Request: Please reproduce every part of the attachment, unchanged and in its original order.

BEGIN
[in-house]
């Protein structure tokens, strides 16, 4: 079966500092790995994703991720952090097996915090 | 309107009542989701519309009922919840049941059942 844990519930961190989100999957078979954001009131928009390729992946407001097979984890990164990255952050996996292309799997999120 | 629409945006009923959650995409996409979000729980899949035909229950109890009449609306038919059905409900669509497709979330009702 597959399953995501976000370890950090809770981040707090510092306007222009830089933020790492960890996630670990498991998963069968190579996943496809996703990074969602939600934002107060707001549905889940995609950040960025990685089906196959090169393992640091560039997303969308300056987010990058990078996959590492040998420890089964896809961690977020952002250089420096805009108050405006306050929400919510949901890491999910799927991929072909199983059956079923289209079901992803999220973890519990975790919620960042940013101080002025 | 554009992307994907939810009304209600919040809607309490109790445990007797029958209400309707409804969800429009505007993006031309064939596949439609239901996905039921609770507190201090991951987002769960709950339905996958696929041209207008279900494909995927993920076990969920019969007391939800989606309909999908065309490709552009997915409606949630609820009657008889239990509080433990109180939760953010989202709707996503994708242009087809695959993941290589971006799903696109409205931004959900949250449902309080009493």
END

[in-house]
């Protein structure tokens, strides 16, 4: 079966500092790995994703991720952090097996915090 | 309107009542989701519309009922919840049941059942 844990519930961190989100999957078979954001009131928009390729992946407001097979984890990164990255952050996996292309799997999120 | 629409945006009923959650995409996409979000729980899949035909229950109890009449609306038919059905409900669509497709979330009702 597959399953995501976000370890950090809770981040707090510092306007222009830089933020790492960890996630670990498991998963069968190579996943496809996703990074969602939600934002107060707001549905889940995609950040960025990685089906196959090169393992640091560039997303969308300056987010990058990078996959590492040998420890089964896809961690977020952002250089420096805009108050405006306050929400919510949901890491999910799927991929072909199983059956079923289209079901992803999220973890519990975790919620960042940013101080002025 | 554009992307994907939810009304209600919040809607309490109790445990007797029958209400309707409804969800429009505007993006031309064939596949439609239901996905039921609770507190201090991951987002769960709950339905996958696929041209207008279900494909995927993920076990969920019969007391939800989606309909999908065309490709552009997915409606949630609820009657008889239990509080433990109180939760953010989202709707996503994708242009087809695959993941290589971006799903696109409205931004959900949250449902309080009493």